You can certainly add to that topspin like Nadal does sometimes with his lasso style shots - or simply by making sure you contact the ball well in front.. but you don't need to. This is especially helpful on very fast shots - because if you are trying to hit a very fast shot back its hard to jerk the racquet up from the shoulder when its tight into you like Mac does.

The greats were great because they could make difficult technique work - not because they had the optimal technique. We don't all need to hit slice forehands like Graff did just because she made it work.. Or hit like Connors or Mac. These guys overcame their technique with skill, timing and athleticism that most rec players don't have.

Modern racquets and strings have made tennis easier then ever before... and its especially well suited to the modern stroke..
 

RiverRat

Rookie
I should make it clear. Were McEnroe and Connors able to create topspin and they chose not to? Or what I’m most interested in is whether with current rackets and strings their style can produce a lot of spin ?
McEnroe and Connors could produce as much topspin as they wanted with teaspoon sized rackets of wood and metal, certainly more than the average a 4.5 level guy with a SW grip. Continuing to ask these types of questions? If you want to know about technology ask about it. Stop dragging great pros through the much. Jimbo had a great topspin lob. Hell, pros today can't even hit that shot with all the topspin in the world.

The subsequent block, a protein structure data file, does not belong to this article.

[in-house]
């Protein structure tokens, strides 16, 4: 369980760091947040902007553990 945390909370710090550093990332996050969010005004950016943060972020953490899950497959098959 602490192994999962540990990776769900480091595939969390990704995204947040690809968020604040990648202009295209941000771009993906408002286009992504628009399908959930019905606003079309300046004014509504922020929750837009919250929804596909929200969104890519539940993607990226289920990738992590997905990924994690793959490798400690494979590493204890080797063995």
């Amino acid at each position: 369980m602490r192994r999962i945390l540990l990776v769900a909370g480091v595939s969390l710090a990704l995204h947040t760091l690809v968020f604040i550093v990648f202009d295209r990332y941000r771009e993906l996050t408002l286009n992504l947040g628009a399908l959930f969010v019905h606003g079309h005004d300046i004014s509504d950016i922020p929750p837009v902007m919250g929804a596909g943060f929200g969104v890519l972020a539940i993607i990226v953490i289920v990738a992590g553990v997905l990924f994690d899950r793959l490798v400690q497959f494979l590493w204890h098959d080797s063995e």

Curious

Legend
McEnroe and Connors could produce as much topspin as they wanted with teaspoon sized rackets of wood and metal, certainly more than the average a 4.5 level guy with a SW grip. Continuing to ask these types of questions? If you want to know about technology ask about it. Stop dragging great pros through the much. Jimbo had a great topspin lob. Hell, pros today can't even hit that shot with all the topspin in the world.
Mate, let me clarify it a little more then. I’m in the process of adopting that traditional style of those great players. Hence my interest and questions that keep popping up in my mind. I can’t help. I’m not trying to annoy you!:)
 

Curious

Legend
with the modern stroke - the semi-western or western grip you can contact the ball much later. Thus your racquet will naturally be on the rise - as our arm is connected to our shoulder. At a certain point you cannot go out any more because of this so the racquet starts to go up.
I agree with your analysis but what I quoted above has also the inherent risk with sw -w grip forehands. Do you see that?
As you correctly pointed out you’re contacting the ball towards the end of racket’s forward motion, mostly while it’s going up, which
1. Increases the risk of not making a clean contact
2. Creates spinny but powder puff forehands as John Yandel said above.
 

RiverRat

Rookie
Mate, let me clarify it a little more then. I’m in the process of adopting that traditional style of those great players. Hence my interest and questions that keep popping up in my mind. I can’t help. I’m not trying to annoy you!:)
Fair enough. Good luck to the changes to your 4.5 forehand.;) I also promise not to say anything unkind about Pat Cash, John Lloyd, or any of the other mates of the day.
 

LeeD

Bionic Poster
Short strokes generate less power, so need to be hit flatter, to get ball speed.
Placement and depth is vital.
 
Top